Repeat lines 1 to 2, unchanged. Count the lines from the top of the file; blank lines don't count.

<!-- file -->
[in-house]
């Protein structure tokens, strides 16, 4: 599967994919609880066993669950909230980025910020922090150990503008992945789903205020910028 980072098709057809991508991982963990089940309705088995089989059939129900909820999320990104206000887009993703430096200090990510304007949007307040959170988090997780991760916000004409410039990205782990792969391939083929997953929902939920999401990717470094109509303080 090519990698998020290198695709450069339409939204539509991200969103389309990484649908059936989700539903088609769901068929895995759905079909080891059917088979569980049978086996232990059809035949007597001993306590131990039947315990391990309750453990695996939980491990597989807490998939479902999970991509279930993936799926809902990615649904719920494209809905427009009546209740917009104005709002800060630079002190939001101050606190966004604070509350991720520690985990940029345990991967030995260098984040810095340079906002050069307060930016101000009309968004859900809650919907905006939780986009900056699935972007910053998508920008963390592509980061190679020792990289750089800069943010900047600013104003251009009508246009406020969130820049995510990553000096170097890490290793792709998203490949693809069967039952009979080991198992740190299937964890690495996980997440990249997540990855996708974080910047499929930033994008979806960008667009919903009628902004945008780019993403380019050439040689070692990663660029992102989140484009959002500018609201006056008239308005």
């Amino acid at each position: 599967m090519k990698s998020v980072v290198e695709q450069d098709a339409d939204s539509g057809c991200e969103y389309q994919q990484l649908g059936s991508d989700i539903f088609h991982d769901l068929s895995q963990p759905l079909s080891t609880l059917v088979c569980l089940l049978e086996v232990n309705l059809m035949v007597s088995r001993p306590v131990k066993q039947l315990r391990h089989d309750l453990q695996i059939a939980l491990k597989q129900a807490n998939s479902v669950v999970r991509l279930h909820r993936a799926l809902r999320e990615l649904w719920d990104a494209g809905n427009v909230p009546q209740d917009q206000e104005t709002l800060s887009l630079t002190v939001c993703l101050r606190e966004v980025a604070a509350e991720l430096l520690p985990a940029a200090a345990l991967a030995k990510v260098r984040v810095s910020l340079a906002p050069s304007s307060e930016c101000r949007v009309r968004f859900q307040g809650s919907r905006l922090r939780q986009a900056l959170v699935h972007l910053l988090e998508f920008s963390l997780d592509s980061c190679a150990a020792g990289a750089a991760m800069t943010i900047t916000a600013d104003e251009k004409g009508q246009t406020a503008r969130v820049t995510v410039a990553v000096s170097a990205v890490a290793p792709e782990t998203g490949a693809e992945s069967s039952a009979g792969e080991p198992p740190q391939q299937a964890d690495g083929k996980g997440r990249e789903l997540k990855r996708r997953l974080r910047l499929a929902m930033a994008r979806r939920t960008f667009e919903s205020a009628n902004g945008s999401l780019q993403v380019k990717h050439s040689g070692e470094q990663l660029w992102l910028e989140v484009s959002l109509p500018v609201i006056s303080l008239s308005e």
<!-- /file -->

[in-house]
């Protein structure tokens, strides 16, 4: 599967994919609880066993669950909230980025910020922090150990503008992945789903205020910028 980072098709057809991508991982963990089940309705088995089989059939129900909820999320990104206000887009993703430096200090990510304007949007307040959170988090997780991760916000004409410039990205782990792969391939083929997953929902939920999401990717470094109509303080 090519990698998020290198695709450069339409939204539509991200969103389309990484649908059936989700539903088609769901068929895995759905079909080891059917088979569980049978086996232990059809035949007597001993306590131990039947315990391990309750453990695996939980491990597989807490998939479902999970991509279930993936799926809902990615649904719920494209809905427009009546209740917009104005709002800060630079002190939001101050606190966004604070509350991720520690985990940029345990991967030995260098984040810095340079906002050069307060930016101000009309968004859900809650919907905006939780986009900056699935972007910053998508920008963390592509980061190679020792990289750089800069943010900047600013104003251009009508246009406020969130820049995510990553000096170097890490290793792709998203490949693809069967039952009979080991198992740190299937964890690495996980997440990249997540990855996708974080910047499929930033994008979806960008667009919903009628902004945008780019993403380019050439040689070692990663660029992102989140484009959002500018609201006056008239308005």